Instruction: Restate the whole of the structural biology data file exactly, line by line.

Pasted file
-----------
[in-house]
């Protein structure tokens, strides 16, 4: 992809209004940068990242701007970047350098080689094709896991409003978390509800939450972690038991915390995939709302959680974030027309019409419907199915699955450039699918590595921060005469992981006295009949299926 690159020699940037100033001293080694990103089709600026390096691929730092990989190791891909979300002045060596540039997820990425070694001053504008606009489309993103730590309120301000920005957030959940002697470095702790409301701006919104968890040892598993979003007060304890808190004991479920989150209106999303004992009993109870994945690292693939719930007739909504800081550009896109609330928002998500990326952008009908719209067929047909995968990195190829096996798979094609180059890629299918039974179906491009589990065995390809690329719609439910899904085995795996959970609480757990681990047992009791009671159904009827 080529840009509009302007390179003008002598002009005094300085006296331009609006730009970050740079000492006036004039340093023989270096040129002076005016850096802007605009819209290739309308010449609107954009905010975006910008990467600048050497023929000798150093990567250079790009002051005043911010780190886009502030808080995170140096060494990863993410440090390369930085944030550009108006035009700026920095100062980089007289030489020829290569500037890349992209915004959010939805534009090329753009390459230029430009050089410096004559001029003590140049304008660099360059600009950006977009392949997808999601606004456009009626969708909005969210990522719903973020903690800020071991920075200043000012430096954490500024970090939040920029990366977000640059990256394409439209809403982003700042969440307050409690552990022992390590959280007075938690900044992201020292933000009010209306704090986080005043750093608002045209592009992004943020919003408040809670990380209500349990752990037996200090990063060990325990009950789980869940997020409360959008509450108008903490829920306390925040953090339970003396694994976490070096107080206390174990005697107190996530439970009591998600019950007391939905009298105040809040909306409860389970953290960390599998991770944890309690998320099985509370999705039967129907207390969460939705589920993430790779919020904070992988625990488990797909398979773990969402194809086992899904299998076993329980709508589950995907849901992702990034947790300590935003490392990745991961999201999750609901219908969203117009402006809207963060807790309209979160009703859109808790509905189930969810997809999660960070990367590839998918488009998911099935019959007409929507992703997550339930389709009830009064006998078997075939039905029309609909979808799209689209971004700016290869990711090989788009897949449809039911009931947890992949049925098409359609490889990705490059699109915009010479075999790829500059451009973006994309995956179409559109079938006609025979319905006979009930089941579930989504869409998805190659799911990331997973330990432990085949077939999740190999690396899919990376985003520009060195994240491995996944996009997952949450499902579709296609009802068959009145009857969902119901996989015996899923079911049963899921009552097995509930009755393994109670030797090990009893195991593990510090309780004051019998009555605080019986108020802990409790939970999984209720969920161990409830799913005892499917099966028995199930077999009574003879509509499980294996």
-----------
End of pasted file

[in-house]
């Protein structure tokens, strides 16, 4: 992809209004940068990242701007970047350098080689094709896991409003978390509800939450972690038991915390995939709302959680974030027309019409419907199915699955450039699918590595921060005469992981006295009949299926 690159020699940037100033001293080694990103089709600026390096691929730092990989190791891909979300002045060596540039997820990425070694001053504008606009489309993103730590309120301000920005957030959940002697470095702790409301701006919104968890040892598993979003007060304890808190004991479920989150209106999303004992009993109870994945690292693939719930007739909504800081550009896109609330928002998500990326952008009908719209067929047909995968990195190829096996798979094609180059890629299918039974179906491009589990065995390809690329719609439910899904085995795996959970609480757990681990047992009791009671159904009827 080529840009509009302007390179003008002598002009005094300085006296331009609006730009970050740079000492006036004039340093023989270096040129002076005016850096802007605009819209290739309308010449609107954009905010975006910008990467600048050497023929000798150093990567250079790009002051005043911010780190886009502030808080995170140096060494990863993410440090390369930085944030550009108006035009700026920095100062980089007289030489020829290569500037890349992209915004959010939805534009090329753009390459230029430009050089410096004559001029003590140049304008660099360059600009950006977009392949997808999601606004456009009626969708909005969210990522719903973020903690800020071991920075200043000012430096954490500024970090939040920029990366977000640059990256394409439209809403982003700042969440307050409690552990022992390590959280007075938690900044992201020292933000009010209306704090986080005043750093608002045209592009992004943020919003408040809670990380209500349990752990037996200090990063060990325990009950789980869940997020409360959008509450108008903490829920306390925040953090339970003396694994976490070096107080206390174990005697107190996530439970009591998600019950007391939905009298105040809040909306409860389970953290960390599998991770944890309690998320099985509370999705039967129907207390969460939705589920993430790779919020904070992988625990488990797909398979773990969402194809086992899904299998076993329980709508589950995907849901992702990034947790300590935003490392990745991961999201999750609901219908969203117009402006809207963060807790309209979160009703859109808790509905189930969810997809999660960070990367590839998918488009998911099935019959007409929507992703997550339930389709009830009064006998078997075939039905029309609909979808799209689209971004700016290869990711090989788009897949449809039911009931947890992949049925098409359609490889990705490059699109915009010479075999790829500059451009973006994309995956179409559109079938006609025979319905006979009930089941579930989504869409998805190659799911990331997973330990432990085949077939999740190999690396899919990376985003520009060195994240491995996944996009997952949450499902579709296609009802068959009145009857969902119901996989015996899923079911049963899921009552097995509930009755393994109670030797090990009893195991593990510090309780004051019998009555605080019986108020802990409790939970999984209720969920161990409830799913005892499917099966028995199930077999009574003879509509499980294996």